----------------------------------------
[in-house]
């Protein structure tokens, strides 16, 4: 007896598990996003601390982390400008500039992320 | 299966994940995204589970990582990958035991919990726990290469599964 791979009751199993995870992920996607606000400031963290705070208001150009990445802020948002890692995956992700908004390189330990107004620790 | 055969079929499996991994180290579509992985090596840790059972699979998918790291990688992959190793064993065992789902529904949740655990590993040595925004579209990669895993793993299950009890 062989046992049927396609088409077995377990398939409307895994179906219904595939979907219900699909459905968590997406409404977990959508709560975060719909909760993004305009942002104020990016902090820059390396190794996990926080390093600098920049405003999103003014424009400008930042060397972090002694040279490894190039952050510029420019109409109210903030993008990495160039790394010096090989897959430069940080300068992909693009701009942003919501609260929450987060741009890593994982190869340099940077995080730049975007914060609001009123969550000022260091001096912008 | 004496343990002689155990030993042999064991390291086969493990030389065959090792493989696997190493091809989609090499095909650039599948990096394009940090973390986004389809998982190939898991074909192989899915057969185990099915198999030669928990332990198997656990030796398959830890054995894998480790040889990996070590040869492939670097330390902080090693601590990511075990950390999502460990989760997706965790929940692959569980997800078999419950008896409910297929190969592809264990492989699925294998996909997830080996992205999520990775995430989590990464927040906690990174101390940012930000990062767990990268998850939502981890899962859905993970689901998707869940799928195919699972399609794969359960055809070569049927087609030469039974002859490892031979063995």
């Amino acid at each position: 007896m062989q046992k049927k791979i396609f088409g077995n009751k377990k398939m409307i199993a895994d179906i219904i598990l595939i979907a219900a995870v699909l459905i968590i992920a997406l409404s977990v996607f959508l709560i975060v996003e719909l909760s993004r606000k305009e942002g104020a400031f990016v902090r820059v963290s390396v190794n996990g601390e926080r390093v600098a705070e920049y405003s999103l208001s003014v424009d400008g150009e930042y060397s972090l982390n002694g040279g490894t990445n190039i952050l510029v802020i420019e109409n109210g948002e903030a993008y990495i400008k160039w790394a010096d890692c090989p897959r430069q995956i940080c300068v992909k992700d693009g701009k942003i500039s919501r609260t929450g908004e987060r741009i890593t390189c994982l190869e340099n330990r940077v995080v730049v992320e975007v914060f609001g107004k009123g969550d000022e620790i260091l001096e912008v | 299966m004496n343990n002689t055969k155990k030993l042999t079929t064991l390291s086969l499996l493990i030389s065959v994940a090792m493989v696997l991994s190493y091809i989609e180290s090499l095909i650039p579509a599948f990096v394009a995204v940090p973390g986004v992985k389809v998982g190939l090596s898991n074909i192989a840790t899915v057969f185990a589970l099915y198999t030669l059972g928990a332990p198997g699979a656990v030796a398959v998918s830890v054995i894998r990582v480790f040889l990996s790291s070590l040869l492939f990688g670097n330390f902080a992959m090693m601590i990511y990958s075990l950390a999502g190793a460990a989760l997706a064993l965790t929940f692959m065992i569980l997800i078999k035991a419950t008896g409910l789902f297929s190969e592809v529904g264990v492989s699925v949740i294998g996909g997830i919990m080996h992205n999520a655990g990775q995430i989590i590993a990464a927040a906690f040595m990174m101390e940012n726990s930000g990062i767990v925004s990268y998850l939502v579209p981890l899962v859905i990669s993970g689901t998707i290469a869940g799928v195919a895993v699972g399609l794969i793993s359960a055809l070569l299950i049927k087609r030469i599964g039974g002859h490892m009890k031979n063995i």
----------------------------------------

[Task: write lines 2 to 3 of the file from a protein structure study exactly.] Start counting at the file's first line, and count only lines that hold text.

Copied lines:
């Protein structure tokens, strides 16, 4: 007896598990996003601390982390400008500039992320 | 299966994940995204589970990582990958035991919990726990290469599964 791979009751199993995870992920996607606000400031963290705070208001150009990445802020948002890692995956992700908004390189330990107004620790 | 055969079929499996991994180290579509992985090596840790059972699979998918790291990688992959190793064993065992789902529904949740655990590993040595925004579209990669895993793993299950009890 062989046992049927396609088409077995377990398939409307895994179906219904595939979907219900699909459905968590997406409404977990959508709560975060719909909760993004305009942002104020990016902090820059390396190794996990926080390093600098920049405003999103003014424009400008930042060397972090002694040279490894190039952050510029420019109409109210903030993008990495160039790394010096090989897959430069940080300068992909693009701009942003919501609260929450987060741009890593994982190869340099940077995080730049975007914060609001009123969550000022260091001096912008 | 004496343990002689155990030993042999064991390291086969493990030389065959090792493989696997190493091809989609090499095909650039599948990096394009940090973390986004389809998982190939898991074909192989899915057969185990099915198999030669928990332990198997656990030796398959830890054995894998480790040889990996070590040869492939670097330390902080090693601590990511075990950390999502460990989760997706965790929940692959569980997800078999419950008896409910297929190969592809264990492989699925294998996909997830080996992205999520990775995430989590990464927040906690990174101390940012930000990062767990990268998850939502981890899962859905993970689901998707869940799928195919699972399609794969359960055809070569049927087609030469039974002859490892031979063995």
């Amino acid at each position: 007896m062989q046992k049927k791979i396609f088409g077995n009751k377990k398939m409307i199993a895994d179906i219904i598990l595939i979907a219900a995870v699909l459905i968590i992920a997406l409404s977990v996607f959508l709560i975060v996003e719909l909760s993004r606000k305009e942002g104020a400031f990016v902090r820059v963290s390396v190794n996990g601390e926080r390093v600098a705070e920049y405003s999103l208001s003014v424009d400008g150009e930042y060397s972090l982390n002694g040279g490894t990445n190039i952050l510029v802020i420019e109409n109210g948002e903030a993008y990495i400008k160039w790394a010096d890692c090989p897959r430069q995956i940080c300068v992909k992700d693009g701009k942003i500039s919501r609260t929450g908004e987060r741009i890593t390189c994982l190869e340099n330990r940077v995080v730049v992320e975007v914060f609001g107004k009123g969550d000022e620790i260091l001096e912008v | 299966m004496n343990n002689t055969k155990k030993l042999t079929t064991l390291s086969l499996l493990i030389s065959v994940a090792m493989v696997l991994s190493y091809i989609e180290s090499l095909i650039p579509a599948f990096v394009a995204v940090p973390g986004v992985k389809v998982g190939l090596s898991n074909i192989a840790t899915v057969f185990a589970l099915y198999t030669l059972g928990a332990p198997g699979a656990v030796a398959v998918s830890v054995i894998r990582v480790f040889l990996s790291s070590l040869l492939f990688g670097n330390f902080a992959m090693m601590i990511y990958s075990l950390a999502g190793a460990a989760l997706a064993l965790t929940f692959m065992i569980l997800i078999k035991a419950t008896g409910l789902f297929s190969e592809v529904g264990v492989s699925v949740i294998g996909g997830i919990m080996h992205n999520a655990g990775q995430i989590i590993a990464a927040a906690f040595m990174m101390e940012n726990s930000g990062i767990v925004s990268y998850l939502v579209p981890l899962v859905i990669s993970g689901t998707i290469a869940g799928v195919a895993v699972g399609l794969i793993s359960a055809l070569l299950i049927k087609r030469i599964g039974g002859h490892m009890k031979n063995i």